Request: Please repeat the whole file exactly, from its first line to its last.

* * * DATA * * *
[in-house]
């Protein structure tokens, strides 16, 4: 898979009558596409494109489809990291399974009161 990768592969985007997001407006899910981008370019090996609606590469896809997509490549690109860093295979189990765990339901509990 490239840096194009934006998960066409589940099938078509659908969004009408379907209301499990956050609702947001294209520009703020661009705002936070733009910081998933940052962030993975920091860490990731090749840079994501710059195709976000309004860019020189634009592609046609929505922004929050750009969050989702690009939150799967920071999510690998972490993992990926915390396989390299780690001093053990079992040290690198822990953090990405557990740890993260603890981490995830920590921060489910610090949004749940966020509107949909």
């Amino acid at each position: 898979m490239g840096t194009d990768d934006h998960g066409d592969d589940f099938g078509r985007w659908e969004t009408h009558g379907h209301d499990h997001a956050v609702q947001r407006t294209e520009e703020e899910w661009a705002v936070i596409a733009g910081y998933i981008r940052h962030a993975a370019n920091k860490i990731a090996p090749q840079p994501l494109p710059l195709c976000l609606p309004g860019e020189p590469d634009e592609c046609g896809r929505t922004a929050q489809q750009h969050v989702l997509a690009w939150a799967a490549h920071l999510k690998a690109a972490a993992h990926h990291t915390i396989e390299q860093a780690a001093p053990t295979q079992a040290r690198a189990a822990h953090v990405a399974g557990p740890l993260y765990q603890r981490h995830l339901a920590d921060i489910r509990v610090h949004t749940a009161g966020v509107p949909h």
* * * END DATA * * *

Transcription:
[in-house]
């Protein structure tokens, strides 16, 4: 898979009558596409494109489809990291399974009161 990768592969985007997001407006899910981008370019090996609606590469896809997509490549690109860093295979189990765990339901509990 490239840096194009934006998960066409589940099938078509659908969004009408379907209301499990956050609702947001294209520009703020661009705002936070733009910081998933940052962030993975920091860490990731090749840079994501710059195709976000309004860019020189634009592609046609929505922004929050750009969050989702690009939150799967920071999510690998972490993992990926915390396989390299780690001093053990079992040290690198822990953090990405557990740890993260603890981490995830920590921060489910610090949004749940966020509107949909």
């Amino acid at each position: 898979m490239g840096t194009d990768d934006h998960g066409d592969d589940f099938g078509r985007w659908e969004t009408h009558g379907h209301d499990h997001a956050v609702q947001r407006t294209e520009e703020e899910w661009a705002v936070i596409a733009g910081y998933i981008r940052h962030a993975a370019n920091k860490i990731a090996p090749q840079p994501l494109p710059l195709c976000l609606p309004g860019e020189p590469d634009e592609c046609g896809r929505t922004a929050q489809q750009h969050v989702l997509a690009w939150a799967a490549h920071l999510k690998a690109a972490a993992h990926h990291t915390i396989e390299q860093a780690a001093p053990t295979q079992a040290r690198a189990a822990h953090v990405a399974g557990p740890l993260y765990q603890r981490h995830l339901a920590d921060i489910r509990v610090h949004t749940a009161g966020v509107p949909h």